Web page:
Sunday, January 25, 2009
There used to be a scented garden at Laverstone Manor. Lady Melissa Waters (1839 – 1914) created it as an adjunct to the West Wing, where one could step out of the house and into the delights of Jasmine, Lavender, Thyme and so on. It surrounded a small stone and wrought iron arbour twined with rambling roses and she would sit there with her books and letters and while away the summer afternoons.
The garden was demolished during the occupation of the house by the RAF in the First War. They apologised afterward, but it made an excellent spot for five-a-side cricket, with the arbour serving as club house. Herbert turned it into an outdoor cooking area, and the desolation of the pigeon-haunted surroundings – albeit one of romantically recovered wilderness – is pervaded by the eternal reek of frying onions.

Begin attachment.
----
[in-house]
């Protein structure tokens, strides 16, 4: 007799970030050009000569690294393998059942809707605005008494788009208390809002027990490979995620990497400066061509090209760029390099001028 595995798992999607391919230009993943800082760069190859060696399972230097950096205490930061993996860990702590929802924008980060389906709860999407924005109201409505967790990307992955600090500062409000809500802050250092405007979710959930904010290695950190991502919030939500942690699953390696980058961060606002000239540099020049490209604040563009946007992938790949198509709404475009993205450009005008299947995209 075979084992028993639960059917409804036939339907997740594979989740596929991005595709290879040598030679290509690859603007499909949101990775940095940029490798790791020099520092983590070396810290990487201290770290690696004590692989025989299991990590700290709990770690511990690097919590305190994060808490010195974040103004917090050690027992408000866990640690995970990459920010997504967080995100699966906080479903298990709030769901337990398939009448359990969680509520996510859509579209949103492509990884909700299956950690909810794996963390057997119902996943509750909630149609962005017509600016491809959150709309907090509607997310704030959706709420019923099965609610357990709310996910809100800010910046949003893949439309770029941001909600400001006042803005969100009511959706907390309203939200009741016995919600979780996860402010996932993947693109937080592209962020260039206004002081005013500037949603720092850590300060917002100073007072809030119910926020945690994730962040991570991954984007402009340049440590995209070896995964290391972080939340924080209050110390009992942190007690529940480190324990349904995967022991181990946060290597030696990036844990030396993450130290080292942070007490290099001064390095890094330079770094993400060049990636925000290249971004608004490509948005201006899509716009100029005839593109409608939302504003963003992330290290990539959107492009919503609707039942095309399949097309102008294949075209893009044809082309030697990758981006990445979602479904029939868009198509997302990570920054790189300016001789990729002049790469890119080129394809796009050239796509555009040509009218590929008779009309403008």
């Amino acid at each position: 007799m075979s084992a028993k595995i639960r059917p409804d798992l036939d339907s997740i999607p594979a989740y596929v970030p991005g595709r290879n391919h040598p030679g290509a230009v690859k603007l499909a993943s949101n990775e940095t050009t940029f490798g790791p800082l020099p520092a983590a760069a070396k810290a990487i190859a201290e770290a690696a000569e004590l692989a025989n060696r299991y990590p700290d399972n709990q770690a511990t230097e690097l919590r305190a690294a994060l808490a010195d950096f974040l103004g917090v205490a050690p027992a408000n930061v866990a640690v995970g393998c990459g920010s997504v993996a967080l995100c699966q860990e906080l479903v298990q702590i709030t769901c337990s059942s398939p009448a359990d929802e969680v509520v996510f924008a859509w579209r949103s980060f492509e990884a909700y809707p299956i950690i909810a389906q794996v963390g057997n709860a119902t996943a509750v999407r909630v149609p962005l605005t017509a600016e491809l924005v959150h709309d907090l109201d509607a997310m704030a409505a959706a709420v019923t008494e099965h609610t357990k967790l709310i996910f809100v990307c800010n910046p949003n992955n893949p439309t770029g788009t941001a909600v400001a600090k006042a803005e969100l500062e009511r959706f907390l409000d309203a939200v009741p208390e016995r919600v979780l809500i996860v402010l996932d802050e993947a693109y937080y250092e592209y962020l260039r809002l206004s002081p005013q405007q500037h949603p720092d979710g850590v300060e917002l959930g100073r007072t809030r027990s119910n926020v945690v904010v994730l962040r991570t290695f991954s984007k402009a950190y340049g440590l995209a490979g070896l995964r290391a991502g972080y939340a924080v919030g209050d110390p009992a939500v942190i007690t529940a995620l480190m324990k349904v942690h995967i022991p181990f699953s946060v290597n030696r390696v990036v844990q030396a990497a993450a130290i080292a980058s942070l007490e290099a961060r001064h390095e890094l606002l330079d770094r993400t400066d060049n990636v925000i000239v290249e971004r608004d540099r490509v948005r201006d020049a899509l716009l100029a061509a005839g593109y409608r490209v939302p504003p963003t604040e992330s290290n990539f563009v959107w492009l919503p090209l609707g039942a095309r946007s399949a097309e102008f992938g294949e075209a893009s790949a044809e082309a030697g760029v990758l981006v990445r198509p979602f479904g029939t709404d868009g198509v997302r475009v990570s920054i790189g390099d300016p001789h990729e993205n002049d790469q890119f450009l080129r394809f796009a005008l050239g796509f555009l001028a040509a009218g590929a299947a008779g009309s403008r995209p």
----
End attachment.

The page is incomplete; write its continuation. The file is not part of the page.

Julie found a record of the planting from 1886 (Lady Waters was a stickler for detail) and she wanted to recreate it.
Jasfoup was reluctant. “Bad memories,” he said.
“It’ll be good for Lucy,” she said.
Harold put it on the spring List of Things To Do.